“Breaking: Researchers find that this product won’t impact your health one way or the other!”
Not much of a show-stopper is it? Most people probably wouldn’t be tempted to click through and learn what product someone spent time and money studying before coming up with such a ho-hum conclusion. That’s why one rarely sees such headlines.
The headline writer’s job is to get an audience by finding the nugget in a story that is interesting enough to grab attention. They want something sexy, something alarming, something that will make you forward the story to your friends so traffic will spike and ratings will soar. Headline writers aren’t big on subtlety or nuance.
Anyone who has written for a publication knows this. Editors tend to check with authors about meaningful edits to the body of any piece they submit, but headlines are another story. The titles writers offer at the top of their pieces are commonly chucked. The article is turned over to the experts to craft a headline that is related to the article’s topic, but most importantly that will cut through the clutter and attract attention. Most writers will tell you of having been surprised by the headlines they’ve found at the top of their work.
Those writing reports or releasing research know how to take advantage of this. They know that it’s the most dramatic claims that they make in their studies — not the disclaimers, the caveats, the nuance — that will be seized on by the media and headline writers, and ultimately will attract attention. They feel confident they can back-pedal once the cameras are on them.
The recent headlines about the impact of salt on worldwide health are just the latest example of this dynamic. “Salt Linked to 1 in 10 US Deaths,” said NBC News; “Study: Too Much Salt Linked to 2.3 Million Yearly Deaths Worldwide,” wrote CBS News; and “Salt Overconsumption Kills Millions,” according to Christian Broadcast Network. It could hardly be more inflammatory: The picture painted by the media is that seemingly healthy Americans are dropping like flies because of the salt in their food. Indeed, salt’s body count is bigger than Stalin’s, Hitler’s, or Mao’s — millions and millions unnecessarily dead every year.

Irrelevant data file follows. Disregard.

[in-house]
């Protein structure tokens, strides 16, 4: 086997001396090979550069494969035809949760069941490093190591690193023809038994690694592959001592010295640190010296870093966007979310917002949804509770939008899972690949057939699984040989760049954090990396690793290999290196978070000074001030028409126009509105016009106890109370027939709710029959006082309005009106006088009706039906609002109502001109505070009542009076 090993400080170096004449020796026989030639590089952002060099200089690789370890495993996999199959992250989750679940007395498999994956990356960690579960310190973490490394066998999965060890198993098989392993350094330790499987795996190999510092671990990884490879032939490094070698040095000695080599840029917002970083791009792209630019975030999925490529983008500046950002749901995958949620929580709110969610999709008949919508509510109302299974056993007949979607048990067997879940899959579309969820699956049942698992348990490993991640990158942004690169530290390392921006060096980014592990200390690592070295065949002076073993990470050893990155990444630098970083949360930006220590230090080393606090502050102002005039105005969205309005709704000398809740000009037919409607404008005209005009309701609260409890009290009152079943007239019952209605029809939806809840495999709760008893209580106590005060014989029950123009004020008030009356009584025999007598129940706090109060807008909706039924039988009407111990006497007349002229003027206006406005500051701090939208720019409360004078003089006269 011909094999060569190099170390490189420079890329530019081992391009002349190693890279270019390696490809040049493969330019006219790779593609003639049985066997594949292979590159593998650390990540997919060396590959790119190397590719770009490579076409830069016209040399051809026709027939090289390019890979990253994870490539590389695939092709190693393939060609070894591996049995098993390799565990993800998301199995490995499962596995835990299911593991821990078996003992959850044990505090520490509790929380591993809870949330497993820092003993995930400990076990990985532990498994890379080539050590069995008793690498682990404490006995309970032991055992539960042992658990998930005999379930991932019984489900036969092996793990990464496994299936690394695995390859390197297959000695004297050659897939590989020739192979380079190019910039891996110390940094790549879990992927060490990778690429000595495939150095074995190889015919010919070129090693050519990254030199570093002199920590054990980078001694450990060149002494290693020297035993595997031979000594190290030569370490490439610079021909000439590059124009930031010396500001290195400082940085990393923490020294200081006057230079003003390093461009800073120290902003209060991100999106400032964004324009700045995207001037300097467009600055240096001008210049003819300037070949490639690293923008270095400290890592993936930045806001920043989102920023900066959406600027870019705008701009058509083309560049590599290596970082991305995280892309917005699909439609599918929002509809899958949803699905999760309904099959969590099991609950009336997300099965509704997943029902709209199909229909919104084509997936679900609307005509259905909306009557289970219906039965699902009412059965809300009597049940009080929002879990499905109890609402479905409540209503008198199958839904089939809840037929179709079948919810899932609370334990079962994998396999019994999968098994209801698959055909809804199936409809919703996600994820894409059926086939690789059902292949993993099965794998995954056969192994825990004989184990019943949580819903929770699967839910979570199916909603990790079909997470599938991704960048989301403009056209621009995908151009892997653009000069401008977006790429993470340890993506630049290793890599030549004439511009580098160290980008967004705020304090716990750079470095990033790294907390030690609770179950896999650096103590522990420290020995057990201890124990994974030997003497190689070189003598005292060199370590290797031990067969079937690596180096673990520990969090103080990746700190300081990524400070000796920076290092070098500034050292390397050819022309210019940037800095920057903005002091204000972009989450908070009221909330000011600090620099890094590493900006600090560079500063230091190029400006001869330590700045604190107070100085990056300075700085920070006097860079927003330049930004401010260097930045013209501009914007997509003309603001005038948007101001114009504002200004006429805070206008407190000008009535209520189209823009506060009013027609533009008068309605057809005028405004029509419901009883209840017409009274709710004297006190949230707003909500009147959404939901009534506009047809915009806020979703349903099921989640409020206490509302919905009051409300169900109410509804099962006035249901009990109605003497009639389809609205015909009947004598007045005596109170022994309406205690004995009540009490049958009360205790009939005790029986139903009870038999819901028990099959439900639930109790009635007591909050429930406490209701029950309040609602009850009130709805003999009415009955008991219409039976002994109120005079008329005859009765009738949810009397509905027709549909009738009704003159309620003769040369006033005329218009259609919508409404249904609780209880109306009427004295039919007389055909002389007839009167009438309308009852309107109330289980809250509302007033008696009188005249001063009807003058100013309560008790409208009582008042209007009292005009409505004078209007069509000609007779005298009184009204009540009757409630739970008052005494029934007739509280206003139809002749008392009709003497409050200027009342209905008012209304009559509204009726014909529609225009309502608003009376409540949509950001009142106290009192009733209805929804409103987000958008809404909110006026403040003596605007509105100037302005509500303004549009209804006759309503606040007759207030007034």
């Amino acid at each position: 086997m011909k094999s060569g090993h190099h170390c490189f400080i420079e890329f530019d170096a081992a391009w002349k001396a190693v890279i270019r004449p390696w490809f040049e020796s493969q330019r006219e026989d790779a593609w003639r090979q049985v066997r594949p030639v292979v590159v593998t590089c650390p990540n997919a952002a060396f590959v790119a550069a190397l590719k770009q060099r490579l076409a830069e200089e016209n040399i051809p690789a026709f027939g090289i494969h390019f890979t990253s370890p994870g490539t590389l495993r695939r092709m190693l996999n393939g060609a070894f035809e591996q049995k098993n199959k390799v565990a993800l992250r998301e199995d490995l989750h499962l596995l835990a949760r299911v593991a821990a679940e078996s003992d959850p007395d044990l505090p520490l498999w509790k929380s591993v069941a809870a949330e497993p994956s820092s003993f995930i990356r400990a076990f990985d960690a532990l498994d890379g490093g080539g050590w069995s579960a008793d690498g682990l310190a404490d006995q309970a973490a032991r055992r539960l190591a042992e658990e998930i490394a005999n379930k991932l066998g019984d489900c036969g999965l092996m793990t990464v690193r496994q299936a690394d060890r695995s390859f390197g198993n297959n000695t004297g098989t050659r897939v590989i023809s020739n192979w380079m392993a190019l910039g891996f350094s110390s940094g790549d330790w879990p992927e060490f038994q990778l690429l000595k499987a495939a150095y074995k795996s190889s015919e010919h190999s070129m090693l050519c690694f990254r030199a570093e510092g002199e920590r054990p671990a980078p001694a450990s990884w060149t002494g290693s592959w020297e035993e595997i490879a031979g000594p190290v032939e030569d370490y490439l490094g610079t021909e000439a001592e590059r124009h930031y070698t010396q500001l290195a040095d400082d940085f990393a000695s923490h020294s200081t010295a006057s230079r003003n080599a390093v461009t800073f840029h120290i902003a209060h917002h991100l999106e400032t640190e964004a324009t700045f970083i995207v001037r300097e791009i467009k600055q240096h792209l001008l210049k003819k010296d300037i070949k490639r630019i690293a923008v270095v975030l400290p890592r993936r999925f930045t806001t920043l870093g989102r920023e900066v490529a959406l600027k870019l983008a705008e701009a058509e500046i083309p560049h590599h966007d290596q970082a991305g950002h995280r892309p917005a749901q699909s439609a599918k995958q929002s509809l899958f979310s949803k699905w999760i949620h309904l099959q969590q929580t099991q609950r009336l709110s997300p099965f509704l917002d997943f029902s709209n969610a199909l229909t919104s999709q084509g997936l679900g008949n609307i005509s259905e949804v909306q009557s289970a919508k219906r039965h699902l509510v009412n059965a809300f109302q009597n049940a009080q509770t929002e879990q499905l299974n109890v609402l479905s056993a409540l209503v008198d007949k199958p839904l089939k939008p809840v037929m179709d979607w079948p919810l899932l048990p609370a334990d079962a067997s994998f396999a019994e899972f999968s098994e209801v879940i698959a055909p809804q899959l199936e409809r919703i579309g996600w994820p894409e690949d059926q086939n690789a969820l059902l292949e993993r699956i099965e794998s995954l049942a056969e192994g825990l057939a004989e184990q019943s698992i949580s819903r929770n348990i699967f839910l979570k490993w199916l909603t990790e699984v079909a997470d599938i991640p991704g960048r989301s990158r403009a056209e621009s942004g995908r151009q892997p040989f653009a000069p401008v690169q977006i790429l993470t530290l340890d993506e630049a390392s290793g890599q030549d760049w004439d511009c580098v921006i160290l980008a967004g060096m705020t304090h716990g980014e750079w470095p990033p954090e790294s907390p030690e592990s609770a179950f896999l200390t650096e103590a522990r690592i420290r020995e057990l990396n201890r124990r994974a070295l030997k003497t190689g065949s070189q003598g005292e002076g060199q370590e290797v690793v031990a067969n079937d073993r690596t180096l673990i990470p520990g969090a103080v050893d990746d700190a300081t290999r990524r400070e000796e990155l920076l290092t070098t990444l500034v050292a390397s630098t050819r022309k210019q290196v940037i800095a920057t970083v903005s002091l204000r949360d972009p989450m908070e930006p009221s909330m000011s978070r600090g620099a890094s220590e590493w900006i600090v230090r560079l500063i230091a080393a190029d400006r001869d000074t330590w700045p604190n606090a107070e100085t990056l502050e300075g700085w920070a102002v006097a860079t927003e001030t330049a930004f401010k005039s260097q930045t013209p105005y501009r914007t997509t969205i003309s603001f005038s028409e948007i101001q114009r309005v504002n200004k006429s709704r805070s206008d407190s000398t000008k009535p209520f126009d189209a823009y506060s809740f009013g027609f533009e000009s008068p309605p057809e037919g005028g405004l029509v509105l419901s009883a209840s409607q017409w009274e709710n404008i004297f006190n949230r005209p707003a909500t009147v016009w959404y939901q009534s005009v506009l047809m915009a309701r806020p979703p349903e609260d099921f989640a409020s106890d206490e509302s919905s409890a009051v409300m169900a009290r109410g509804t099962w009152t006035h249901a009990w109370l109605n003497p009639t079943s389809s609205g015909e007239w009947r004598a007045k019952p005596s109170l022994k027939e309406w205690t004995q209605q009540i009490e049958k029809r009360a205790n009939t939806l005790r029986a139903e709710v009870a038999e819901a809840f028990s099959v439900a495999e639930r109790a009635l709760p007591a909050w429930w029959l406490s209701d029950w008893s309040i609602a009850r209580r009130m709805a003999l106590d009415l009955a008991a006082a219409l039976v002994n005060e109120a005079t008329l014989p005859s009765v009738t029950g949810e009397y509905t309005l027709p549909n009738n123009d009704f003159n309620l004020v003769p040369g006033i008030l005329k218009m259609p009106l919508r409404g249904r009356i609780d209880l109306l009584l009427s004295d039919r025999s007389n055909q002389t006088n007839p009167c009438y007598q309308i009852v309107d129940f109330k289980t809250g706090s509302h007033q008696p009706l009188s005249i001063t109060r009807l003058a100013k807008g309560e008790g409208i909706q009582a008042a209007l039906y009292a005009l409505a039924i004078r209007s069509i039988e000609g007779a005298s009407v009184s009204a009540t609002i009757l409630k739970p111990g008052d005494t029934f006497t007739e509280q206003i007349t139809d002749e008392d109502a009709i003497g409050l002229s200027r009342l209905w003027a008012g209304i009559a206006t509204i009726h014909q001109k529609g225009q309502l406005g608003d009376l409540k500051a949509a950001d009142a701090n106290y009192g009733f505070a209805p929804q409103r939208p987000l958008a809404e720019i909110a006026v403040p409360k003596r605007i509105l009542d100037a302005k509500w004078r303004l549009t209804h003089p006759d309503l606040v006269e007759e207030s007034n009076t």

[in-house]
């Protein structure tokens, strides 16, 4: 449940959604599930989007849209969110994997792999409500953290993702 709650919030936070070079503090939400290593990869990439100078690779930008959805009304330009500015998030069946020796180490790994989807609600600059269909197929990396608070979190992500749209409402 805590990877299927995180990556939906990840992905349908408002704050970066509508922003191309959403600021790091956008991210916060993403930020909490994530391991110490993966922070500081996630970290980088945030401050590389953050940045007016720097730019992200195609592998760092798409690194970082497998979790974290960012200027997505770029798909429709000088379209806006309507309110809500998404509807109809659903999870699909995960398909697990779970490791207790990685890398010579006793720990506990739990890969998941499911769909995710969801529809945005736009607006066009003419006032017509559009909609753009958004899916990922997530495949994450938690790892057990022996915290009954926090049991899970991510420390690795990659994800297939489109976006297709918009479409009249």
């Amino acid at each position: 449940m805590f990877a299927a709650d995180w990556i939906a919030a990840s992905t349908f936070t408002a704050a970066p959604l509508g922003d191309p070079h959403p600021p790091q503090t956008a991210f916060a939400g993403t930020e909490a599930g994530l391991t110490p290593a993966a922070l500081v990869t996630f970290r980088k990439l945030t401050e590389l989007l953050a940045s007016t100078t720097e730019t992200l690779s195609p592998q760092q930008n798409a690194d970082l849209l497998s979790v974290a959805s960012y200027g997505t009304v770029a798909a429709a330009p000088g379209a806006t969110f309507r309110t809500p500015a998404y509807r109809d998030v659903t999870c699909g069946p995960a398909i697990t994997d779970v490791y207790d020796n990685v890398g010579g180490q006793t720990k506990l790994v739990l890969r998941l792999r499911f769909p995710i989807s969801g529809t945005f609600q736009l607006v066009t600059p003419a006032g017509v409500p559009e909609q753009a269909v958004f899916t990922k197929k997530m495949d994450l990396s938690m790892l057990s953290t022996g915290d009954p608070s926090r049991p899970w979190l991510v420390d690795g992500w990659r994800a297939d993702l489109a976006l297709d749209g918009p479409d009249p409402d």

But is that really what this study found? First, reading a bit deeper into the articles we learn that the study, which is considered by its authors as “preliminary,” hasn’t been peer-reviewed or published yet. Furthermore, some experts are questioning the study’s design. Dr. Steven Nissen, the chair of cardiovascular medicine at the Cleveland Clinic, explained the process being used to attribute all these deaths to the over-consumption of salt: “They’re trying to extrapolate millions of deaths based upon salt intake, but it’s not based upon any data on mortality and salt. … It’s also based on an extrapolation of the effect of sodium on blood pressure, which is a very big reach, and not a reliable estimate of the burdens of salt.”
Indeed, while it didn’t make similar blaring headlines, other recent research (see Scientific American for more on these studies) calls into question the link between salt intake and heart disease and high blood pressure. These studies suggest that reducing salt intake may only be helpful for a small subsection of the population.